1. Challenge in this writ petition is to a common order made in Original Applications in OA/310/00137/2015, OA/310/00276/2015, OA/310/00335/2015, OA/310/00349/2015, OA/310/00355/2015, OA/310/00387 and 390/2015, OA/310/00464 to 468/2015, OA/310/00138/2015, OA/310/00329 to 331/2015, OA/310/00506/2015, OA/310/00189/2015, OA/310/00209 and 210/2015, OA/310/00235/2015, OA/310/00243/2015, OA/310/00337 to 339/2015, OA/310/00357 to 360/2015, OA/310/00363/2015, OA/310/00389/2015, OA/310/00397/2015, OA/310/00418 and 419/2015 and OA/310/00508/2015, by which, the Central Administrative Tribunal, Madras Bench, directed the writ petitioners, to revise the retirement benefits of the respondents 2 to 35, taking into account their entire period of service in temporary status and 50% of the service, rendered as casual labourers, as qualifying service, and to pass appropriate orders, within a period of six weeks from the date of receipt of a copy of its order.

2. Facts leading to the writ petition are that, the applicants in the Original Applications/respondents 2 to 35 herein, were employees of the 1st petitioner, Southern Railways, and they retired on superannuation or voluntary retirement. Before the Tribunal, the respondents have contended that they entered the service as casual labourers on various dates and subsequently been granted temporary status and thereafter, regularised. On attaining the age of superannuation or voluntary retirement, they retired from service and granted pensionary benefits. They are aggrieved over the action of the writ petitioners, in taking into account of only 50% of the period rendered by them as temporary employees and also not taking into account of their service rendered as casual labourers. Challenging the method of calculation of their service for payment of pension, applications have been filed before the Tribunal.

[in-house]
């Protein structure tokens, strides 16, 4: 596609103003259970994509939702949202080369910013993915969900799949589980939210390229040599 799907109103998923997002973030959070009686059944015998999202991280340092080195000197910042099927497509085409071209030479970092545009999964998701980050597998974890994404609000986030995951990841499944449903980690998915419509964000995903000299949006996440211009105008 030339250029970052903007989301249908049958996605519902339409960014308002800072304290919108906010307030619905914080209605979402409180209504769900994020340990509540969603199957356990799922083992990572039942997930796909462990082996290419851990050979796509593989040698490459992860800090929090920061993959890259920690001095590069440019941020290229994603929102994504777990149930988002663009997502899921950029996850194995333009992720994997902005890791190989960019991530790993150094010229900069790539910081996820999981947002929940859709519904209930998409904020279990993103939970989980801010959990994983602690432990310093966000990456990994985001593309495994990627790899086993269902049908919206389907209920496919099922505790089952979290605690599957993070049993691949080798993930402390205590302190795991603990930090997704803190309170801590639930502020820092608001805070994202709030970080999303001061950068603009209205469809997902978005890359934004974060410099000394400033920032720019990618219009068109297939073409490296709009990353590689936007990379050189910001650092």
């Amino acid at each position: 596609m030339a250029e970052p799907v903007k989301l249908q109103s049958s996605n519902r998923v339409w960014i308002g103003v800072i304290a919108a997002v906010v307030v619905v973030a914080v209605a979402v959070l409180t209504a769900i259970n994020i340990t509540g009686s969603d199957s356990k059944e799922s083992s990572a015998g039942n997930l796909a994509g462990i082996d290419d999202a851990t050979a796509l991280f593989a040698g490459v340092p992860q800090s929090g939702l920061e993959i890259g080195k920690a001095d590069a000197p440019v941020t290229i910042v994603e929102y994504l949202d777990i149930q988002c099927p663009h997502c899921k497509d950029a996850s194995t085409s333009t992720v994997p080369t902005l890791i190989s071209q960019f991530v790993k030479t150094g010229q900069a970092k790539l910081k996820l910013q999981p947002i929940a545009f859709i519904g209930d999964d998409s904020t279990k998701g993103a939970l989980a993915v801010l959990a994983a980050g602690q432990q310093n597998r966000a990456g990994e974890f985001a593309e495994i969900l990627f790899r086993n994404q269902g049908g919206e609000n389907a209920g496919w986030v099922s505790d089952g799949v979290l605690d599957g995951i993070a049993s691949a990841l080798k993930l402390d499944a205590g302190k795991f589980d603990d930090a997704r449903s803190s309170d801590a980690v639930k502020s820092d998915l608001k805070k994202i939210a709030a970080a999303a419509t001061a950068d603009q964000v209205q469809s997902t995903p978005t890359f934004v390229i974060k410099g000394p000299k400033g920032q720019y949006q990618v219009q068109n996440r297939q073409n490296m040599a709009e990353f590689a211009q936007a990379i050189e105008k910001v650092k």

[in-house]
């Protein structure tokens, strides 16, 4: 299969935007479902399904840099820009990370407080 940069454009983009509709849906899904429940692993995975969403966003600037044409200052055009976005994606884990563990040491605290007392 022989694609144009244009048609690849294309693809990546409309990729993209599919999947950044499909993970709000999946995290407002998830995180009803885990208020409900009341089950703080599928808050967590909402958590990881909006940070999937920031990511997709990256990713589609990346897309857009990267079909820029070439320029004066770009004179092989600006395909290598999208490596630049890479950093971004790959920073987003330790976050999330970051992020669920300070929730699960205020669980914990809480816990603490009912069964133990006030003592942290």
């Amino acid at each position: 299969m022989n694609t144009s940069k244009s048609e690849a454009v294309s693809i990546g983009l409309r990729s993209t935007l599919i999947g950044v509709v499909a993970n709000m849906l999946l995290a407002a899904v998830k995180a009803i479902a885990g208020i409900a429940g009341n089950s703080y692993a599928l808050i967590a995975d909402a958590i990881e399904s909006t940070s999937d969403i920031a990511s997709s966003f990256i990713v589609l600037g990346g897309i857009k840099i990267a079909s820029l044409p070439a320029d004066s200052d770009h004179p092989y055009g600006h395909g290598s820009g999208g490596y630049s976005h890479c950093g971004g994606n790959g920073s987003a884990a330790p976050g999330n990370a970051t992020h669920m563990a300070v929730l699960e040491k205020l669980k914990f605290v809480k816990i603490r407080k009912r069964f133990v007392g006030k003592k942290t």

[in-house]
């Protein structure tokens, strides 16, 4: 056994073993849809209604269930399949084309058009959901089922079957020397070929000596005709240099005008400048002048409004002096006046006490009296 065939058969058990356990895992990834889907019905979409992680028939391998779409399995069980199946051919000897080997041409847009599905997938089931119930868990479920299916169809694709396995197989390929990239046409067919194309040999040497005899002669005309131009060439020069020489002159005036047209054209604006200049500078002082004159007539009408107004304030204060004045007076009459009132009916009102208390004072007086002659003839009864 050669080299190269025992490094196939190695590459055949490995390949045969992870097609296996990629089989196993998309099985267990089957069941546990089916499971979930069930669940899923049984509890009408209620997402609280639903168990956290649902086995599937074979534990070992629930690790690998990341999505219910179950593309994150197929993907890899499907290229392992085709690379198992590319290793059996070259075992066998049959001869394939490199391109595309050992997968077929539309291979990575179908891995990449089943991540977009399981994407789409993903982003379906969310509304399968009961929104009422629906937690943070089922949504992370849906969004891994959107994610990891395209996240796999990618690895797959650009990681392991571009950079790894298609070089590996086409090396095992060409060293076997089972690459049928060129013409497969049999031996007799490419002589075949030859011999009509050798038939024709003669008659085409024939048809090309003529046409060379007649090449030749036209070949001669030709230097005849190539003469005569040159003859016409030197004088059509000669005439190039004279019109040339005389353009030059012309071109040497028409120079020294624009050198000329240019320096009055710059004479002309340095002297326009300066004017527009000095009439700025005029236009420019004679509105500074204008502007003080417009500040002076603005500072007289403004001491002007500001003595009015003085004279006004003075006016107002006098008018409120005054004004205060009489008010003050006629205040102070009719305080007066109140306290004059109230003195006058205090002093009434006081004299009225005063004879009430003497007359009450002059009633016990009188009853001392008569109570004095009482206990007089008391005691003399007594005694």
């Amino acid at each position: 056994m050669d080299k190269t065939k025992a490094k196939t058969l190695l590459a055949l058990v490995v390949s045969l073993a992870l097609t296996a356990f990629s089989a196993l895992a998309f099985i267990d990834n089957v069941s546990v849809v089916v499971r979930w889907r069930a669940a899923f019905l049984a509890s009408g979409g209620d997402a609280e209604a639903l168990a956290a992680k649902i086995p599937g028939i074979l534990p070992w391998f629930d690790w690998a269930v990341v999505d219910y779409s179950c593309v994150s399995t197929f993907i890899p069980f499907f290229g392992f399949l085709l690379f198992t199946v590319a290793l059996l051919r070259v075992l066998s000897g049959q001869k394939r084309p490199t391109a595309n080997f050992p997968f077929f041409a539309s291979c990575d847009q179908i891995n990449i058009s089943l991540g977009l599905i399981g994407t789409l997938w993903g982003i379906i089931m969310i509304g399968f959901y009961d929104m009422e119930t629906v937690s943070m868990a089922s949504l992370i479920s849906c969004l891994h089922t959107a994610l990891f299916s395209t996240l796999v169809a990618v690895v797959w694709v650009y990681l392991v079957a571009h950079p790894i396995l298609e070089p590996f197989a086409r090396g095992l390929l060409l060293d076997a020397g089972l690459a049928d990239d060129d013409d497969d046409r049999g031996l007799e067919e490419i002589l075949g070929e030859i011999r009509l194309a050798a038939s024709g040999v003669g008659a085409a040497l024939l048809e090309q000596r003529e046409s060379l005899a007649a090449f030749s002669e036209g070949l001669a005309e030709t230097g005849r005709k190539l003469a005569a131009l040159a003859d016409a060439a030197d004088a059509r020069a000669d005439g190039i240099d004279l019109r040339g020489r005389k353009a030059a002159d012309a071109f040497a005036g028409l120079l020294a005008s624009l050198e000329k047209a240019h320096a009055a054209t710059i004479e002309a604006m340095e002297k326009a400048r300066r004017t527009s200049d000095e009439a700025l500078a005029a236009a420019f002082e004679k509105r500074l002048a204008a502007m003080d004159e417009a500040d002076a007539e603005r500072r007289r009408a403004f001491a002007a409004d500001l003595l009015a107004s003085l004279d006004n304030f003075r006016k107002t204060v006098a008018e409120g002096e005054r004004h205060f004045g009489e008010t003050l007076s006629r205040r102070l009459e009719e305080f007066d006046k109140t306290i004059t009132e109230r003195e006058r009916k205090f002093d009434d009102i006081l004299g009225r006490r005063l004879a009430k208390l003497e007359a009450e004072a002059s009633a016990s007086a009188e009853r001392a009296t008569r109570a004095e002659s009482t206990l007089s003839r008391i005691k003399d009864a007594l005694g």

3. The petitioners further submitted that they have filed a detailed reply in all the applications, contending inter alia that the entire period of service rendered by the respnodents, as casual labourers cannot be added, but after conferment of temporary status, 50% of the same would be added to regular service, for the purpose of calculation of pensionary benefits, as per the Master Circular 54 of 1994. The writ petitioners have further submitted that the claim filed after a long period of time, is barred by limitation. Contention has been made that in any case, the pension period at the maximum could be counted only for 33 years.